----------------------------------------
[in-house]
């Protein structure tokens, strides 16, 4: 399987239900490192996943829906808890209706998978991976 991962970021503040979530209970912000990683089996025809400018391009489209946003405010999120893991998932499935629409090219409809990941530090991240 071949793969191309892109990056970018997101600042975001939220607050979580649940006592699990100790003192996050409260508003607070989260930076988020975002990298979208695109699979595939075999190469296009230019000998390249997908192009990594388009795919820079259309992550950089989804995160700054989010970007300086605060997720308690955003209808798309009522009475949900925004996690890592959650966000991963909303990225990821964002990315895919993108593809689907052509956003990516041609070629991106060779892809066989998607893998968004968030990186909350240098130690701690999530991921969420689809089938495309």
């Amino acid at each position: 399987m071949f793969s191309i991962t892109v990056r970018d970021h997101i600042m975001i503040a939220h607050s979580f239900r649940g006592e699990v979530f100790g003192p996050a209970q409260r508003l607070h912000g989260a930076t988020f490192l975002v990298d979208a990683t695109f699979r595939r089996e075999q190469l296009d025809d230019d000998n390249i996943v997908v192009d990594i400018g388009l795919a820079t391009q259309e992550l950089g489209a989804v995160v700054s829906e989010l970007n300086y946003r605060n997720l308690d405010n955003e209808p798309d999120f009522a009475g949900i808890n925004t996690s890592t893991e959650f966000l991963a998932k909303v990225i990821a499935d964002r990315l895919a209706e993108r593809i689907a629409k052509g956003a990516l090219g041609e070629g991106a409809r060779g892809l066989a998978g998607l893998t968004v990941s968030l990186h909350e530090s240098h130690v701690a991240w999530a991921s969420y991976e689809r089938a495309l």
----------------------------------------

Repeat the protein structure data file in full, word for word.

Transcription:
[in-house]
């Protein structure tokens, strides 16, 4: 399987239900490192996943829906808890209706998978991976 991962970021503040979530209970912000990683089996025809400018391009489209946003405010999120893991998932499935629409090219409809990941530090991240 071949793969191309892109990056970018997101600042975001939220607050979580649940006592699990100790003192996050409260508003607070989260930076988020975002990298979208695109699979595939075999190469296009230019000998390249997908192009990594388009795919820079259309992550950089989804995160700054989010970007300086605060997720308690955003209808798309009522009475949900925004996690890592959650966000991963909303990225990821964002990315895919993108593809689907052509956003990516041609070629991106060779892809066989998607893998968004968030990186909350240098130690701690999530991921969420689809089938495309």
């Amino acid at each position: 399987m071949f793969s191309i991962t892109v990056r970018d970021h997101i600042m975001i503040a939220h607050s979580f239900r649940g006592e699990v979530f100790g003192p996050a209970q409260r508003l607070h912000g989260a930076t988020f490192l975002v990298d979208a990683t695109f699979r595939r089996e075999q190469l296009d025809d230019d000998n390249i996943v997908v192009d990594i400018g388009l795919a820079t391009q259309e992550l950089g489209a989804v995160v700054s829906e989010l970007n300086y946003r605060n997720l308690d405010n955003e209808p798309d999120f009522a009475g949900i808890n925004t996690s890592t893991e959650f966000l991963a998932k909303v990225i990821a499935d964002r990315l895919a209706e993108r593809i689907a629409k052509g956003a990516l090219g041609e070629g991106a409809r060779g892809l066989a998978g998607l893998t968004v990941s968030l990186h909350e530090s240098h130690v701690a991240w999530a991921s969420y991976e689809r089938a495309l």